It recently made its way here in the US and I went to go see the premiere in Orange County with Brittany and her boyfriend Allen.  Kathy was pulled in different directions throughout the event.  There was no shortage of people wanting to get a photo with the woman of the hour.  She's immediately stunning.  She wore a high low crimson red trench dress that went finely well with her high low bobbed hair and ruby red lips.  If you weren't taking a photo with her, you were watching her.  She still had glowing charisma about her and she stood out so beautifully.  I felt like I was in that VAX studio all over again.  Not in the insecure, awkward 2004 Isabelle way, but more like I got to be a part of the crew that admired her so.  Her script came to fruition and she's more than deserving to soak up all of its success.

While waiting at the event, I stood with Suboi.  A famed Vietnamese rapper who I used to manage for some time while I lived in Vietnam.  She's always been successful from her own right.  As of late though, she's had her own major breakthrough success, including a performance at SXSW, and she had her share of fans asking to take photos with her at the premiere.  I felt...happy for everyone.  More than happy.  I felt proud.  Proud to even know such ambitious and talented people.

Kathy spotted me from the step and repeat and waved at me while mouthing a "Hi!" It's a funny thing to think, but I thought, "Oh wow, she remembers me?" Sure, we're Facebook friends and we've talked here and there while we were in Vietnam.  But we've never hung out one-on-one and it had been 3 years since I last saw her.  When she finally had a nanosecond of a chance, Kathy came up to me with a big hug and asked how I was doing and how The Amazing Race was.  I felt flattered that she even knew what I was up to.  We could only catch up for a few before she was rushed off into the theaters for her premiere.

The movie itself was, hands down, amazingly entertaining.  Not just as a Vietnamese film, but just as a movie it was good.  I was thoroughly impressed.  And I'm really not just saying this.  I'll be honest, with Vietnamese movies, I will always find something cringeworthy.  Even with my own soap opera.  Usually it'll be the blatant product placement, unfinished story lines, poor character development, cheesy lines, cheesy plot and/or cheesy acting.  How to Fight in Six Inch Heels had none of that.  NONE.  Sure, they had product placement, but they were placed appropriately and subtly.  I still see mainstream American movies do a sham job of this.  Kathy's acting was even better than I remembered and her Vietnamese was perfect.  She may have the accent still, but that doesn't mean it was any less perfect. 

And the craziest part?  I felt like I could relate to a lot of it.  From Kathy's character Anne who thinks she has her whole life planned out to a Vietnamese girl proclaiming her love of Anne's Việt Kiều accent to one of the models confessing that she feels like modeling has its expiration date.  Kathy did an amazing job of putting everything together.  Brittany, who sat next to me, did plenty of film production in Vietnam.  She and I gushed on about how blown away we were by it.  And to think, I still remember the day she told me that she was writing the script.

The after party took place at R3 and there were plenty of old run-ins there.  I wasn't planning on staying for long from the get go.  Heck, I wasn't even planning on going to the after party.  The only reason why I went was because Suboi was going to perform and I wanted to watch.  She has grown so much as an artist and it was really awesome to see how far she's come.  After she finishes, I say my goodbyes to everyone, including Kathy.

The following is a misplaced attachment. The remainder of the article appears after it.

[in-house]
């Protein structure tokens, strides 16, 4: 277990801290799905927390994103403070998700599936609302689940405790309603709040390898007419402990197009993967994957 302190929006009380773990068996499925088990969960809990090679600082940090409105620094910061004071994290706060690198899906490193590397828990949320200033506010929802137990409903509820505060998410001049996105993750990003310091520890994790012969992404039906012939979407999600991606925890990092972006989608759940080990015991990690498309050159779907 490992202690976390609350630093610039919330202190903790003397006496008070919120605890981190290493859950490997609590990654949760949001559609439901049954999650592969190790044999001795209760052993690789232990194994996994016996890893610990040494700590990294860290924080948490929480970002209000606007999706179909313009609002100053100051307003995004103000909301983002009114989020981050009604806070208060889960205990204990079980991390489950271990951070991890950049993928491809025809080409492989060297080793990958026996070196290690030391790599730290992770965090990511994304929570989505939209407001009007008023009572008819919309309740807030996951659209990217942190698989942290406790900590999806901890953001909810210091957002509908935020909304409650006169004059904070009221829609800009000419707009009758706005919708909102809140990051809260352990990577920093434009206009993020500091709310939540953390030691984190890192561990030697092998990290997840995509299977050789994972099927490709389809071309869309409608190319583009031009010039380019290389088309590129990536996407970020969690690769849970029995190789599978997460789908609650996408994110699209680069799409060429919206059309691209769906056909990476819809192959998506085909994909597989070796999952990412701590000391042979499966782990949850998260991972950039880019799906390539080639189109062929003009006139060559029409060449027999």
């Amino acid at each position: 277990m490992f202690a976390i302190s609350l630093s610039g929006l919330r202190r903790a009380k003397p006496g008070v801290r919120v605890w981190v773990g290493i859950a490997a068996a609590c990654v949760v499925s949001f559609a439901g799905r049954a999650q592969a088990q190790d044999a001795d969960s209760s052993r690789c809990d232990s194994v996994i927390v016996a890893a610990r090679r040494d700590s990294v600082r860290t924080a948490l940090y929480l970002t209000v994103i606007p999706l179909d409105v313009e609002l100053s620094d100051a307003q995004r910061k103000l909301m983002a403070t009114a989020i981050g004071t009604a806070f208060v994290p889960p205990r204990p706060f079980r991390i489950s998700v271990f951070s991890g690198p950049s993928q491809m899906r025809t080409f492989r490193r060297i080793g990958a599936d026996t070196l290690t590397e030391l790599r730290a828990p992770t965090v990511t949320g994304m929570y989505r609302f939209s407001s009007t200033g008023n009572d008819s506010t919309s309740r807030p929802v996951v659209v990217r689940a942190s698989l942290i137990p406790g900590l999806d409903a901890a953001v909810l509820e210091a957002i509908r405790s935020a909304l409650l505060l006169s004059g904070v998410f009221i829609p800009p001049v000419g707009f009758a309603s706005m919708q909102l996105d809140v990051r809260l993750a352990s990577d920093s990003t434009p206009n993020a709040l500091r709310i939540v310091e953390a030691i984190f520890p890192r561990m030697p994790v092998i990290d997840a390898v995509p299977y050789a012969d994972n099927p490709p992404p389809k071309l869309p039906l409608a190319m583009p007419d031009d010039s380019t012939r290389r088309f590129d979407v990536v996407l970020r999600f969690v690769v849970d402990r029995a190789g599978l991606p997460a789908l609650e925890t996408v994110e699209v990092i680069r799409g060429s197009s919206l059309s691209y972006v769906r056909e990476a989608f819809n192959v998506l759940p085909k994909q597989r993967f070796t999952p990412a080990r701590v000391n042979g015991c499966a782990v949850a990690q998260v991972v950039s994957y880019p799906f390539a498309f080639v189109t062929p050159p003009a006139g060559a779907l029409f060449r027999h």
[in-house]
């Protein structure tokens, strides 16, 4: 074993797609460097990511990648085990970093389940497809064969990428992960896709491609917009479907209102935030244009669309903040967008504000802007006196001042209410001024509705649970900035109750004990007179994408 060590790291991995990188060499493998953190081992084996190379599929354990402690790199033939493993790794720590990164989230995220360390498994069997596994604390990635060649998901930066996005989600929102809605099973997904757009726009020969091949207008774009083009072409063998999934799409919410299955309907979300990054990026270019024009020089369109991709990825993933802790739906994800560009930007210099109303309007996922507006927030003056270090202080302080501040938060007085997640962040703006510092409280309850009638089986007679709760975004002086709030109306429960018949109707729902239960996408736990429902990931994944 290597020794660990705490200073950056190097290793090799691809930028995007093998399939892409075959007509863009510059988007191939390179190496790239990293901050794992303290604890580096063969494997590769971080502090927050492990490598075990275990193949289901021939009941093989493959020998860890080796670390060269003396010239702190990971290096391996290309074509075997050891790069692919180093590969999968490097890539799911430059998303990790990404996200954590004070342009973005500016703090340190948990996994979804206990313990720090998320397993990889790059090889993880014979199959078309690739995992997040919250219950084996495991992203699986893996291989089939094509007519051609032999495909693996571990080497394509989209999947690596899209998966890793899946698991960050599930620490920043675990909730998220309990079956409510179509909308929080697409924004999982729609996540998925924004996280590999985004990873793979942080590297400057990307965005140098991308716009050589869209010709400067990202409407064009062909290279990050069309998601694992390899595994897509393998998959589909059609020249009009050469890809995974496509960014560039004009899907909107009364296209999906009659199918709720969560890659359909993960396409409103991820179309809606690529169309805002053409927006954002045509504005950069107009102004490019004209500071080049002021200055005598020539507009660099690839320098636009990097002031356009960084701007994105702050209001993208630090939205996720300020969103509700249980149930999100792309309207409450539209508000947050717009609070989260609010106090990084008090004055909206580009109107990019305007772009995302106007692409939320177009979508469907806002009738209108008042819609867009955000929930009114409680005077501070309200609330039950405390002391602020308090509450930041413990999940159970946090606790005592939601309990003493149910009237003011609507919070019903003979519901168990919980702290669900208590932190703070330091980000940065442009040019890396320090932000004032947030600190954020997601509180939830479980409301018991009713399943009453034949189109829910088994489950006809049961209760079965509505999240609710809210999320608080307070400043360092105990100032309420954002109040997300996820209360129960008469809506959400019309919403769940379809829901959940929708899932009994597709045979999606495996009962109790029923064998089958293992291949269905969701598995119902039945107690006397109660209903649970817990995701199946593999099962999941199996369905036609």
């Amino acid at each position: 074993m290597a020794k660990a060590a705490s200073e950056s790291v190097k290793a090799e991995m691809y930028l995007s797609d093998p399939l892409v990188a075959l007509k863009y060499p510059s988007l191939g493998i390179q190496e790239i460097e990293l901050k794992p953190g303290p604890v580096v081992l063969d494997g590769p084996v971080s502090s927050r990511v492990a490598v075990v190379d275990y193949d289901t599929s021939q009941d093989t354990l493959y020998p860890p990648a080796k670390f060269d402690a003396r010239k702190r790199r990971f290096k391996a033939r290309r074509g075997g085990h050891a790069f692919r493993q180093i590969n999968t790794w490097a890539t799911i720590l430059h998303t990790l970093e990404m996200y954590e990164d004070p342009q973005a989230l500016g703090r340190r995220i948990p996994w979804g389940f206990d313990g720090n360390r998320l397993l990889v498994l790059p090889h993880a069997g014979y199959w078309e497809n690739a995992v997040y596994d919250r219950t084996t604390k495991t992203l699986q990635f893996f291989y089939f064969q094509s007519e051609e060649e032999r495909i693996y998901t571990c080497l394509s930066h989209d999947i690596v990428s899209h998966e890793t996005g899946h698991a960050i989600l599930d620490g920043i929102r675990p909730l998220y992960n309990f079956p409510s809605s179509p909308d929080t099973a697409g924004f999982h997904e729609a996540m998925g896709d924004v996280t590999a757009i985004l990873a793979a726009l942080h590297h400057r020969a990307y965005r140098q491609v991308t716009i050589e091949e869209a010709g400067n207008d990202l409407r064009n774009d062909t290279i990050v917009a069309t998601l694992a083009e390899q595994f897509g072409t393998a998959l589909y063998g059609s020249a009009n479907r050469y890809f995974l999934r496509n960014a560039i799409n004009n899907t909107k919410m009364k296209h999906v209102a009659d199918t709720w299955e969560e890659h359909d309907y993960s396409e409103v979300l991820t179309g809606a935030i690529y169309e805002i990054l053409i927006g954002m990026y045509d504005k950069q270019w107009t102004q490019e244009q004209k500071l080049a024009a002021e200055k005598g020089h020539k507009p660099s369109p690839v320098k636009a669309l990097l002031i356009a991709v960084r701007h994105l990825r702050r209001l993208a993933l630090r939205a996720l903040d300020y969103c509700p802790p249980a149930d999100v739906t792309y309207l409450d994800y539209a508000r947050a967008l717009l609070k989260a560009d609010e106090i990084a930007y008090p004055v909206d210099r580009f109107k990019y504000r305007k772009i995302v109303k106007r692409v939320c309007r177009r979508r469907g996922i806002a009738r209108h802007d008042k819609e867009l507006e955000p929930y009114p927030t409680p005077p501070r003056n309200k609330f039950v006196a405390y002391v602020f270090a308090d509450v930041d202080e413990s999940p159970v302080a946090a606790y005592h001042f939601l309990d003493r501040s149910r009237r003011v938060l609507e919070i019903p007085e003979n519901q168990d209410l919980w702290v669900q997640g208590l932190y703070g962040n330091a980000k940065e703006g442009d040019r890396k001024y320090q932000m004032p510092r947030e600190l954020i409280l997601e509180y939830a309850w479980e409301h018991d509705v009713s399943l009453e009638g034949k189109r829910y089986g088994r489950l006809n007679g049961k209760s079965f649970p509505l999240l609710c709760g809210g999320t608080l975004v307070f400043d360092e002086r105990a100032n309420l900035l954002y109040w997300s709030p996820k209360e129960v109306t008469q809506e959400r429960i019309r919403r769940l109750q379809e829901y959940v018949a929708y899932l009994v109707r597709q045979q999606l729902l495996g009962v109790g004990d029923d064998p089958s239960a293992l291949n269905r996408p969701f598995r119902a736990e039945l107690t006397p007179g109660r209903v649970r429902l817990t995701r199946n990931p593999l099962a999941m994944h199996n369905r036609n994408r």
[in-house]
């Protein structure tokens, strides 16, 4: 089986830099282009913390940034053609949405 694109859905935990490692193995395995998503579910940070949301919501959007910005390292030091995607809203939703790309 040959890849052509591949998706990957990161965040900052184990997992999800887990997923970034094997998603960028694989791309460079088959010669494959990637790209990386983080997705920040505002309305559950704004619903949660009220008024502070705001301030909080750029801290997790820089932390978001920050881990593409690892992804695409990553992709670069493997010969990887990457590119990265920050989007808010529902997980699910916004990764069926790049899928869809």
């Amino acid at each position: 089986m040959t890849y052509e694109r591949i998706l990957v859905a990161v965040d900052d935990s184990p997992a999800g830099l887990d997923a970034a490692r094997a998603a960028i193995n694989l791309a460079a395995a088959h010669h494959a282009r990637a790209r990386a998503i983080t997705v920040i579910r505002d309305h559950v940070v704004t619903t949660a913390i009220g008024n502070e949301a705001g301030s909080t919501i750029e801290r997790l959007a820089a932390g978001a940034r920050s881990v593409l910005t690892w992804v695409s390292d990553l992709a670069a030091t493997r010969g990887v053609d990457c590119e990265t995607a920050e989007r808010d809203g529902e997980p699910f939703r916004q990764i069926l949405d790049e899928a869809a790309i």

The music is loud and it's hard to hear anything, but she pulls me in for a close hug and tells me some strong parting words closely into my ear before I leave.

Keep doing what you're doing.  You and I are the same and it's going to be harder for us.  I read your financial blog and it was so relatable.  Don't give up.  Keep doing it and don't be afraid to do it.  You can do it.

I wanted to break down in tears but it wouldn't be right to ruin her moment.  All I could muster instead was a "Thank you so much, that means so much to me."  Because it really did.  Her parting words couldn't have been more perfect and couldn't have come at a better time in my life. You'll hear "don't give up" and "you can do it" all the time from Disney shows, Nike ads and Thought Catalog blogs. To actually have these very words come from someone who has done it, and someone who has been at it much longer than you have, and someone people make comparisons with, is something even more powerful than one can imagine.

I'm in awe right now of how much I've written already.  The epiphany took over though.  Ever since moving back to LA, I don't get the comparisons anymore.  But I now understand that I shouldn't have been afraid to be compared to Kathy Uyen, it's an honor to be compared to her. 

Kathy Uyen and her creative success is such an inspiration.  No longer did I feel insecure with my own accomplishments.  Seeing her and her work makes me feel like everything is possible and that I can do it too.  Maybe she's kind of like that future Isabelle I keep wanting to be, and has come back through time to give me a few needed words and a bop on the head.  If I could go back, I would tell myself that it's better to support each other than to be alone and afraid.

I wish I could post a photo of both Kathy and myself, together, from back then and today to finish off this piece.  But I can't.  I don't have one.  Or at least I can't seem to find one.  I've been too afraid to be next to just her and I've been too shy to even ask.  So the only ones that I do have of us are where we're in group photos together. 

2009 Clash Premiere
2015 How to Fight in Six Inch Heels afterparty L to R:  Myself, Kathy, Brittany, Suboi

But the next time I see her, I'll make sure to ask for a photo of just me and Kathy Uyen.

No comments:

Post a Comment